The Rural Payments Agency (RPA) delivers £2.3 billion of common agricultural policy payments each year to the businesses and organisations which produce our food and maintain our rural economy, cultural heritage and environmental landscapes. Farmers applying for the single payment scheme payments from the Rural Payments Agency have experienced a turbulent few years. They deserve a better quality of service.
I am today publishing an independent review of RPA, completed by David Lane working with Deloitte, PWC and Gartner, and the Government response to it. Copies of the executive summary have been placed in the Libraries of both Houses. The related reports are available on the DEFRA website.
The review was commissioned by DEFRA in September 2009 and gives an evidenced view of RPA’s current state as well as preparations for the EU-wide common agricultural policy negotiations, expected to conclude in 2013. The review’s key findings are that:
RPA’s finance function and controls need to be strengthened, and that it was particularly concerning that the agency management could not form a view on the value of the debts that were on RPA’s accounts;
there are significant opportunities to provide a better quality of customer service and deliver efficiencies through improvements in the operational processes;
that a significant opportunity exists in developing new IT systems for post 2013, learning from the rushed implementation in 2005;
there was a lack of appropriate governance and oversight from within RPA’s leadership and DEFRA; and
there are considerable gaps in the organisation’s controls and leadership capability.
Since the well-publicised problems in implementing the single payment scheme in 2005-06, RPA has made significant improvements, particularly in the speed of making payments to customers. This has been achieved against a backdrop of a poorly specified IT system, which constrained the ability of staff to get the job done, and reducing staff numbers. However, there is significantly more to be done. The administrative cost per payment is too high and where there are problems, it takes too long for them to be resolved.
I will not allow this state of affairs to continue. We are moving into a new and challenging phase for RPA and the review highlights how important it is that RPA has the right capability in place to lead the organisation through this period and the right degree of oversight from DEFRA. I will personally drive forward progress by chairing a new oversight board. As announced last week, the chief executive is leaving at the end of July and we will seek a new chief executive from the widest available pool. In the meantime an interim chief executive has been appointed and I will make an announcement shortly on this. The interim chief operating officer and interim finance director appointments are due to end shortly. This gives the new chief executive the opportunity to build a leadership team to deal with the new challenges. I will work with the RPA management team to deliver the standard of services our customers deserve.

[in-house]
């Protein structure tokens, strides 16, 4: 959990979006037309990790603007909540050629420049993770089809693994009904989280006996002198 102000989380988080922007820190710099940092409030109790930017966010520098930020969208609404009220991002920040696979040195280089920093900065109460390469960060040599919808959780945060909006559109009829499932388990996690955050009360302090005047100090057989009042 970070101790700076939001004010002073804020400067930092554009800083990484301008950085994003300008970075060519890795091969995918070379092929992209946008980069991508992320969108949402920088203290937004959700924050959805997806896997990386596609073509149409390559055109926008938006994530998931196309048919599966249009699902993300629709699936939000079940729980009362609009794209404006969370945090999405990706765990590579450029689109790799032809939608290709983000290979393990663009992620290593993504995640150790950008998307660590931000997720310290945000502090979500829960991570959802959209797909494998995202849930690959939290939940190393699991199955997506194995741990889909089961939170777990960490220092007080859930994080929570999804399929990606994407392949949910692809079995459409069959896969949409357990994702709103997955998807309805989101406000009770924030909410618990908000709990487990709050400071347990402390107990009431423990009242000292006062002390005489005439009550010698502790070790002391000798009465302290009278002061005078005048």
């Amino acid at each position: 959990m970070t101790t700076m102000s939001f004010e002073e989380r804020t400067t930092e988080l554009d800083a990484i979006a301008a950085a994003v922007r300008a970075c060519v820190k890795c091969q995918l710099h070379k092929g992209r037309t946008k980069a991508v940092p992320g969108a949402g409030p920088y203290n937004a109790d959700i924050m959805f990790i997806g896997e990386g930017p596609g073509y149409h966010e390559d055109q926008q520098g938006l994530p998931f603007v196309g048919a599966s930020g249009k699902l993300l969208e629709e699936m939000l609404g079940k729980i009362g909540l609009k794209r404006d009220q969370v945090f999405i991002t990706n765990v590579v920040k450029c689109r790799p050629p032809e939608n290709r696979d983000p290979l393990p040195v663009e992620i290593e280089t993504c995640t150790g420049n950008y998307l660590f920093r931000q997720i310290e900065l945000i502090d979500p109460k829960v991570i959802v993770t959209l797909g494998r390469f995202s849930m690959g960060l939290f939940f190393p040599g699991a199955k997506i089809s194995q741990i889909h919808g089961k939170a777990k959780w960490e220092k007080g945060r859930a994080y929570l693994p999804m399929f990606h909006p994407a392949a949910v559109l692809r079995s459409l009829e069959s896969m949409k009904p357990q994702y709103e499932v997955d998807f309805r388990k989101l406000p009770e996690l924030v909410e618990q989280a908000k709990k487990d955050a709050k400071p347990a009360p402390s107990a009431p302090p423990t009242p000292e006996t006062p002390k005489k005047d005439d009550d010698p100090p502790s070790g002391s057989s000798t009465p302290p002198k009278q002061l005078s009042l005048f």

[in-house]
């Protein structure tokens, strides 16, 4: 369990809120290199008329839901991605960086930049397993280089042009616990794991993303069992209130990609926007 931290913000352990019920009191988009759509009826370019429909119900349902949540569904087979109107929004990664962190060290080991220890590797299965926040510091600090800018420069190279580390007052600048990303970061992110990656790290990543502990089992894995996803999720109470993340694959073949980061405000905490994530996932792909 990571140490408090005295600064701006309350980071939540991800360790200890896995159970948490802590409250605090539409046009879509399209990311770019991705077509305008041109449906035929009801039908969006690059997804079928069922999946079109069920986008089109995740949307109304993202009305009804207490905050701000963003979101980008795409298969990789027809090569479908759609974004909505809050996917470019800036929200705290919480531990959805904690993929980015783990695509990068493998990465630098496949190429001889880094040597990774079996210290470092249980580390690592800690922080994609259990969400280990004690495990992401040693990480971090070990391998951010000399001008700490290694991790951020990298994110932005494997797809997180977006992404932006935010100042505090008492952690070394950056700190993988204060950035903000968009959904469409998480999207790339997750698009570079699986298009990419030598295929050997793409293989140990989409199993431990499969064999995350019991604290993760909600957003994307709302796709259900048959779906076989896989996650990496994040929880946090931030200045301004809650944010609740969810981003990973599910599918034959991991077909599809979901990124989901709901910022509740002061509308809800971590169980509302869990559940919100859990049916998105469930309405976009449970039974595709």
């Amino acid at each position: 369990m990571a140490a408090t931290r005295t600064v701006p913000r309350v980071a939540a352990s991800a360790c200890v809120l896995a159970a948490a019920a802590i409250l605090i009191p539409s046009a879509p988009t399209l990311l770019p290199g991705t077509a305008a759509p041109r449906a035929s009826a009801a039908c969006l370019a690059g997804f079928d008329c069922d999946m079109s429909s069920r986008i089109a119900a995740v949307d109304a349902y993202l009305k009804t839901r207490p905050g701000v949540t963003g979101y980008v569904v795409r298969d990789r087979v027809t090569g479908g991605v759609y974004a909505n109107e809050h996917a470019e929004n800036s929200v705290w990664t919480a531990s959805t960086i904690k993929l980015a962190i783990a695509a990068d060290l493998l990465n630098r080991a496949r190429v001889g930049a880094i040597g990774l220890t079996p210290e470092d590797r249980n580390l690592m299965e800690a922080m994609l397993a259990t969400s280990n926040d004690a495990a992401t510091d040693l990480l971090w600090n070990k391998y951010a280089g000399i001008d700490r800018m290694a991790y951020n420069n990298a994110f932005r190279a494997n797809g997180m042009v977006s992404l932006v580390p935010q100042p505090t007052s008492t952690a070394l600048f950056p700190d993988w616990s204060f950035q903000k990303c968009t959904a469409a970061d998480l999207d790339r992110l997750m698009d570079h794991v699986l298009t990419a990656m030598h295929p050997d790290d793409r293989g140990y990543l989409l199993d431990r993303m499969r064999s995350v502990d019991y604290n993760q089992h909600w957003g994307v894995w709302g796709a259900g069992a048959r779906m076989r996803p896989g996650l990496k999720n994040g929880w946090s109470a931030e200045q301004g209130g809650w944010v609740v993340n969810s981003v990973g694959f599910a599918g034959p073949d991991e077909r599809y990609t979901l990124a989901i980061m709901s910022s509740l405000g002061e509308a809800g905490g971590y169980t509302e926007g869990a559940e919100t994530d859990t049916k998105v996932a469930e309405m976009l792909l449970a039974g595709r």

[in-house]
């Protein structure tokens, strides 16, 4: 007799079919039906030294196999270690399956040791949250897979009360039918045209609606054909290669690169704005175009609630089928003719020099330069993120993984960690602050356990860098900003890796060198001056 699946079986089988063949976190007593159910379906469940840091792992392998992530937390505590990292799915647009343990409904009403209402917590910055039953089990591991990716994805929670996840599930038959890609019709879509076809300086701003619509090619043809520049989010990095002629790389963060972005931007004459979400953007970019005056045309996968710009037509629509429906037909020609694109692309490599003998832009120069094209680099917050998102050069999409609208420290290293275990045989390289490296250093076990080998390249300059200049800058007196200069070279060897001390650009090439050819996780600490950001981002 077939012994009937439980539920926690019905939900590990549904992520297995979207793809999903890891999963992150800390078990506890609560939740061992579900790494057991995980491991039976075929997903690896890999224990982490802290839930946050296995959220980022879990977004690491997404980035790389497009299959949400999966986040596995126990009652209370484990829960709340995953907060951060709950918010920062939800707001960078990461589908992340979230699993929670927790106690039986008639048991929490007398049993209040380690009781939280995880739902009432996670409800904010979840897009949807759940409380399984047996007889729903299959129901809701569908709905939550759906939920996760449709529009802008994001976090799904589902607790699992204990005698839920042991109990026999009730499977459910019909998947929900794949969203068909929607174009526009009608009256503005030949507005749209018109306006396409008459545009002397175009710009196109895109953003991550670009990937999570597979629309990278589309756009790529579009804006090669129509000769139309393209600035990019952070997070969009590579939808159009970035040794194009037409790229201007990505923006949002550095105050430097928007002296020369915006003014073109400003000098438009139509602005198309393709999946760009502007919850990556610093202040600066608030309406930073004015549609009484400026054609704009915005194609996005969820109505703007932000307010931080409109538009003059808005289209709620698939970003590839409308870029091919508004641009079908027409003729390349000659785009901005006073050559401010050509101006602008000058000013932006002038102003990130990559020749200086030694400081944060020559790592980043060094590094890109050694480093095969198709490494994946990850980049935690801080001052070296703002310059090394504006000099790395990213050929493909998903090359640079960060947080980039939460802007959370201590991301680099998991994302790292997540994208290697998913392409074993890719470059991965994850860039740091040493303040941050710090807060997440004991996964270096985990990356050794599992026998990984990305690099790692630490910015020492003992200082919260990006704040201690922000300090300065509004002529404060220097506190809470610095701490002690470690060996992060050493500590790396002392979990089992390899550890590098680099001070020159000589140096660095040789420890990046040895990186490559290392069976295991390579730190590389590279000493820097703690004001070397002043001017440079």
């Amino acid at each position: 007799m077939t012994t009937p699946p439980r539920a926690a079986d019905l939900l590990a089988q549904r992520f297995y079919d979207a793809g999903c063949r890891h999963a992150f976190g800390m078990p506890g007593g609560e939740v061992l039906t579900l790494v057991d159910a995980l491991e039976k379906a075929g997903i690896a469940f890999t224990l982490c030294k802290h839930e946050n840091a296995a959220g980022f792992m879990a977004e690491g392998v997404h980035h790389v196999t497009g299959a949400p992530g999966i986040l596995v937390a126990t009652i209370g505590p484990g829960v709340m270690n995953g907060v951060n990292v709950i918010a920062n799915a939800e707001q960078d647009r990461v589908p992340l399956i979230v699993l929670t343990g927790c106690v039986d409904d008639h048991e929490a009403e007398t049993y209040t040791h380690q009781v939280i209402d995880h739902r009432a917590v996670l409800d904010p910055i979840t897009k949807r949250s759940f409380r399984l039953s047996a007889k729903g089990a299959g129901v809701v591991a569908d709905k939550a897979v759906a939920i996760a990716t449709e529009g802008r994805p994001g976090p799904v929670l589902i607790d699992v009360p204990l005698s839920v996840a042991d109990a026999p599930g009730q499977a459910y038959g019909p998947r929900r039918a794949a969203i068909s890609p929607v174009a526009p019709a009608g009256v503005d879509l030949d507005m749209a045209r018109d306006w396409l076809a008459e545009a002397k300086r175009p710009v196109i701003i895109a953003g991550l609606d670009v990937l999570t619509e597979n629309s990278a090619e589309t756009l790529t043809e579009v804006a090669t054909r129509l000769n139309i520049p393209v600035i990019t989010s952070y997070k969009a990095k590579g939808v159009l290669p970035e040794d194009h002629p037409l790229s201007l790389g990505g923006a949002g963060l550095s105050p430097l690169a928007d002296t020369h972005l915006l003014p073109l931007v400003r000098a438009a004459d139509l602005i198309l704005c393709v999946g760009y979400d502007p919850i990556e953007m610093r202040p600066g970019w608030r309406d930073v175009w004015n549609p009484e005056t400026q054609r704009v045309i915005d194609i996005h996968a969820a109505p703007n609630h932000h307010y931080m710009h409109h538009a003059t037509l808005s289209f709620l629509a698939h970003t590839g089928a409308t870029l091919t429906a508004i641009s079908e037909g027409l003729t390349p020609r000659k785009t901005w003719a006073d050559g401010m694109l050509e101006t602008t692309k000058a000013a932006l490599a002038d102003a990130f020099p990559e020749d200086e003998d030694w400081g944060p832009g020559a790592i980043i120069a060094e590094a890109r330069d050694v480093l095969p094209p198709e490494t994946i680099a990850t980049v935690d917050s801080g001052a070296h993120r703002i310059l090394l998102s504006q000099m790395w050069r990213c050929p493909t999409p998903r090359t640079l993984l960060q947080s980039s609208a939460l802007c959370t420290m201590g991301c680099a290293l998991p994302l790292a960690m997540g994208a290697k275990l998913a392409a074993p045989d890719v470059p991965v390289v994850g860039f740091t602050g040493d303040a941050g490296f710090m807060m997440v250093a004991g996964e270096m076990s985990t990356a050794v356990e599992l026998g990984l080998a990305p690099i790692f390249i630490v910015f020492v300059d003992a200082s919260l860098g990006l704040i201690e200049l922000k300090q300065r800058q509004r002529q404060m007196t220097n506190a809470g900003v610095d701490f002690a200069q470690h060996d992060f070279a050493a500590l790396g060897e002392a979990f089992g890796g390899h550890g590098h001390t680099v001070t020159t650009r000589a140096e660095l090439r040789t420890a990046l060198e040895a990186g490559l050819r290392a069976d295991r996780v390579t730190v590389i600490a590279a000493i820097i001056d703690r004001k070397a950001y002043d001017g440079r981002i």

The key challenge for the agency is to deliver a better quality of service, while reducing the operating costs so that both farmers and taxpayers are getting a better deal. It is also to build a strong organisation that is ready to deal with the changes that are likely to come with the reform of the common agricultural policy. My priorities for action are:
Delivering improvements to customer experience through improving the accuracy of the agency’s information, while maintaining an acceptable speed of payments.
Ensuring that the agency is focused on improving value for money, aggressively pursuing efficiencies while balancing the need to provide a good service to farmers.
Ensuring that the agency becomes a more efficient operation, getting the basics like financial controls and accounts right.
Making essential preparations for the new schemes which are likely to be introduced after the 2013 common agricultural policy reform negotiations.
In the current financial climate, RPA will need to look radically at its operations and drive for efficiencies. Following the principle that Government should only do those things which only Government can do, we are examining how parts of the DEFRA network’s assets could be marketed or be run better through other partners, while protecting key DEFRA outcomes. In keeping with this principle, the review identified a number of options including outsourcing parts of or all of RPA’s operations. These options will be evaluated and considered by my RPA oversight board. There will need to be prioritisation between those investments which we can make, and focusing attention on those areas which will have the greatest impact.
I thank the review team for this report. I will be working with the oversight board, RPA staff, customers and Members of Parliament to ensure that all of the recommendations are carefully considered and action is taken. I will update the House on progress at appropriate times.